In Toronto they will tour local schools and visit Queen's Park before walking through the city's streets in a massive downtown parade set for Friday.
But for Brian Price, Thursday will give him a chance to reflect on a painful period of his childhood, but one that helped propel him to become a medal-winning coxswain for Canada’s men’s eight rowers.
Price was diagnosed with leukemia when he was seven and for years, he made the trip for often painful treatments at Toronto's Hospital for Sick Children.
“That's how I used to travel from Belleville to Toronto with my mom, once a week, once every two weeks," he told CBC News on Wednesday. “Everything that you do, everything you think is normal gets changed — and you know, your focus becomes something totally different. Which, for a seven-year-old, you shouldn't be thinking 'am I going to live or die?'”
Price not only survived, he went on to do great things. He helped guide Canada’s rowers to a silver medal in London and gold in Beijing in 2008.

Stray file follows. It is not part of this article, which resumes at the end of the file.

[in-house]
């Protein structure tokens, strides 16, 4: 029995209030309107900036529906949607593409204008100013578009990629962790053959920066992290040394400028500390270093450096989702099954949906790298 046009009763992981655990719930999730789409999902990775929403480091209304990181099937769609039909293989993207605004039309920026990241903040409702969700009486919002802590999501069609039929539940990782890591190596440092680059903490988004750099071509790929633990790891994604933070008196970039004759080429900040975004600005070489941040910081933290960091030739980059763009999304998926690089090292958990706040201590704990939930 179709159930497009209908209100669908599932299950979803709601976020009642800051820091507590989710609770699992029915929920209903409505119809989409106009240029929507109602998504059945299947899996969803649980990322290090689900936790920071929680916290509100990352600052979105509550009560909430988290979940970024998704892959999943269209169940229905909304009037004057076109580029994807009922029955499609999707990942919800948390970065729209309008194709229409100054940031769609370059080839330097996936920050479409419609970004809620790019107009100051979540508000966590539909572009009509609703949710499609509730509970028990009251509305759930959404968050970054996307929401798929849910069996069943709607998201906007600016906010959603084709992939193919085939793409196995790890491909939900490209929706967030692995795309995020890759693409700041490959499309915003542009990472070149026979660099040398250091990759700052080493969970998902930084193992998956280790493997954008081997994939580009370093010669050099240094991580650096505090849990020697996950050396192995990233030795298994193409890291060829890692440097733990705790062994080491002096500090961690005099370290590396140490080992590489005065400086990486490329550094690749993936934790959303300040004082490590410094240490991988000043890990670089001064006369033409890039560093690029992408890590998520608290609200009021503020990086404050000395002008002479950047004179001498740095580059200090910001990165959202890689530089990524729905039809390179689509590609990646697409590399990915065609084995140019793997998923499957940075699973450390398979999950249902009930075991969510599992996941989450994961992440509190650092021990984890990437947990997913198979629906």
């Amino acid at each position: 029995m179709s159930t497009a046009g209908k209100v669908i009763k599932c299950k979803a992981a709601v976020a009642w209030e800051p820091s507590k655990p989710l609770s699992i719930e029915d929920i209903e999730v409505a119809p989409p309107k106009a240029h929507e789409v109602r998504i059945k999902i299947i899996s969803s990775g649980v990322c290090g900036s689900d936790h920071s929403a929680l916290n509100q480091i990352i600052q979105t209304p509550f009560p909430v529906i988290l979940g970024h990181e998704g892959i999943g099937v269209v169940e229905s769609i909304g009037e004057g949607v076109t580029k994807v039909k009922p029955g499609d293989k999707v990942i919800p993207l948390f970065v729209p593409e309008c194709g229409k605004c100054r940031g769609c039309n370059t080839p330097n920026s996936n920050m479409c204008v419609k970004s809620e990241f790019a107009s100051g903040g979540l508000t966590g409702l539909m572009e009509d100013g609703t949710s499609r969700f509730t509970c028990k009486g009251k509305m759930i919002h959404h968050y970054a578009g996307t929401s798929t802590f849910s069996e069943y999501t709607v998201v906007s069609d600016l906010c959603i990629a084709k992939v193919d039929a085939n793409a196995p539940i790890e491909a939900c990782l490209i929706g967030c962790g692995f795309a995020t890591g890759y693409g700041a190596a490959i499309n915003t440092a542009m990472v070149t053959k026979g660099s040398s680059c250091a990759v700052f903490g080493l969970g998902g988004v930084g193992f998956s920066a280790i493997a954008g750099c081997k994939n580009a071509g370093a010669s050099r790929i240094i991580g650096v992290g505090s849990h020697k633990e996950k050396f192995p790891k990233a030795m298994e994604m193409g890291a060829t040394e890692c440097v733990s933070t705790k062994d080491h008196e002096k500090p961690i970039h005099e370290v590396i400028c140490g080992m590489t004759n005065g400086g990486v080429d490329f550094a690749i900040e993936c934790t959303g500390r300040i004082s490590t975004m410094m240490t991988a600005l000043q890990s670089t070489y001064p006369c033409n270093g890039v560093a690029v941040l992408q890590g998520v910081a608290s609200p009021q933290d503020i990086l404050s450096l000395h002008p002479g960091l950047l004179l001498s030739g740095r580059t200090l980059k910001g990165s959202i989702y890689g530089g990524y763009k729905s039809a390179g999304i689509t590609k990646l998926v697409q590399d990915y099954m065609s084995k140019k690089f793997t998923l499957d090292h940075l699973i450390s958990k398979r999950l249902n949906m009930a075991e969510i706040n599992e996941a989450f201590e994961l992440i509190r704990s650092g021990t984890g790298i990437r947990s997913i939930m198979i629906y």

When he visits Sick Kids on Thursday, he will encourage patients to follow their dreams.
Now a dad himself, Price also has a message for their parents.
“For the parents it's really being able to instill hope that the fight is worth it — that there is a light at the end of the tunnel — although it may be a bit dark right now, keep fighting and stay positive. It is worth it.”
Rosie MacLennan, who won gold in London in trampoline, was among the athletes to arrive at Union Station on Wednesday. She said the trip to Toronto is a chance for her to meet the people who were cheering her on from home.
"It's been amazing,” she told CBC News. “It's been a great opportunity to share the medal and share the experiences with the people who are supporting you the whole way through. You're seeing that you had more support than you realize."
Below is a map of the route the Olympic parade will take through downtown Toronto on Friday.Suggest a correction